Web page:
While pregnancy has traditionally been considered a time of emotional well-being, recent data indicate that about 10% to 15% of women experience clinically significant depressive symptoms during pregnancy. Furthermore, women with a history of major depression appear to be at high risk for recurrent illness during pregnancy particularly in the setting of antidepressant discontinuation. In a recent study researchers from the University of Michigan report that while depression affects many women during pregnancy the majority of women suffering from this illness do not receive adequate treatment.
In this study, 1837 pregnant women from several hospital-based obstetrics clinics were surveyed using a standardized questionnaire screening for depression, the Center for Epidemiological Studies-Depression Scale (CES-D). 294 of the women were identified as being at risk of depression. High risk was defined as: (a) having a CES-D score of > 16, a score suggestive a major depression, (b) reporting depressive symptoms with the last six months, or (c) recent use of an antidepressant. 276 women were assessed using the Structured Clinical Interview for DSM-IV to confirm the diagnosis of major depression and the Beck Depression Inventory-II to assess depression severity. Information regarding current and past psychiatric treatment was also collected.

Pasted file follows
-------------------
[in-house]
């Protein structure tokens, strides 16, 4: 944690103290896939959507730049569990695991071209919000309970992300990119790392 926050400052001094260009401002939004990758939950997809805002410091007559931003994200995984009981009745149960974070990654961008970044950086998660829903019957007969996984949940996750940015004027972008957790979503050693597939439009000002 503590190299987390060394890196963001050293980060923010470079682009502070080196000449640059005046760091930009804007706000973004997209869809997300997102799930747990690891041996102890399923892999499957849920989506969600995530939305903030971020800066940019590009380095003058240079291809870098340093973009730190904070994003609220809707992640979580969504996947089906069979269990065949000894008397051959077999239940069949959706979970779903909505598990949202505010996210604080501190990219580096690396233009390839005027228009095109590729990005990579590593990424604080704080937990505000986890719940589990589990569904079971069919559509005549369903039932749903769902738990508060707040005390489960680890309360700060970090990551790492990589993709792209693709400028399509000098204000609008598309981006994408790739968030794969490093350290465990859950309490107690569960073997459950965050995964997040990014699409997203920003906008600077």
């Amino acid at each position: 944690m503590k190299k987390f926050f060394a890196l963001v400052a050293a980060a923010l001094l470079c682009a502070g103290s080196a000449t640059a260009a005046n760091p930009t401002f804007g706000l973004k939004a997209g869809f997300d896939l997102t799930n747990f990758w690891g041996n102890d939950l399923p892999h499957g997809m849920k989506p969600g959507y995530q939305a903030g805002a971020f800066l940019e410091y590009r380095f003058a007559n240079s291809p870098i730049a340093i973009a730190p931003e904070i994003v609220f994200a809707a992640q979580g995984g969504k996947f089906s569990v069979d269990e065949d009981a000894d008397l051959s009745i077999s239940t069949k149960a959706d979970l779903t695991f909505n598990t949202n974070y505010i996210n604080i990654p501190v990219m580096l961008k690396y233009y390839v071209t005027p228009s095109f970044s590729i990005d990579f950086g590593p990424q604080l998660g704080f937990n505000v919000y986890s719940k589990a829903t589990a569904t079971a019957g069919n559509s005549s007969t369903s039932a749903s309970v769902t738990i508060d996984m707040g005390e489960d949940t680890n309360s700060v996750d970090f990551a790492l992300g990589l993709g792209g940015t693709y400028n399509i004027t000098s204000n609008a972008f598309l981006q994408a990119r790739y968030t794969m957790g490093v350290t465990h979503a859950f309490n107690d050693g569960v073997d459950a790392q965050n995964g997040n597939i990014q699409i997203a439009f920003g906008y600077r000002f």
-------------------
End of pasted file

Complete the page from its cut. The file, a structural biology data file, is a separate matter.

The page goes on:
Among the women at high risk for depression, only 20% were receiving some type of depression treatment. About half of the women received a combination of medication and psychotherapy/counseling, 21% took antidepressants alone, and 31% were treated with psychotherapy alone. Only 43% of those taking antidepressant medications received adequate treatment – antidepressant used at the recommended dose for at least six weeks. Among women meeting criteria for major depression at the time of interview, 33% were receiving depression treatment. In this group, only 11% received adequate treatment with an antidepressant. Women were more likely to receive treatment if they had a history of major depression prior to conception, a history of psychiatric treatment or greater depression severity. Having a current episode of depression did not predict use of treatment.
These findings indicate that while depression is relatively common during pregnancy most women at risk for this illness do not receive any type of treatment. Of greater concern is the fact that even when depression is suspected most women do not receive adequate treatment. Low rates of treatment may reflect concerns regarding the use of antidepressants during pregnancy; however, women receiving psychotherapy alone did not receive treatment of adequate intensity. The mean number of sessions received in the preceding three months was two. Most studies demonstrating the efficacy of therapy recommend treatment to occur on a weekly basis during the acute phase. This study underscores the need for effective strategies for the detection of depression during pregnancy but also points to the need for greater efforts to ensure adequate treatment of women at high risk for depression.
Ruta Nonacs, MD PhD
Flynn HA, Blow FC, Marcus SM. Rates and predictors of depression treatment among pregnant women in hospital-affiliated obstetrics practices. General Hospital Psychiatry, Vol, 28, No. 4, July-August 2006, pp 289-29.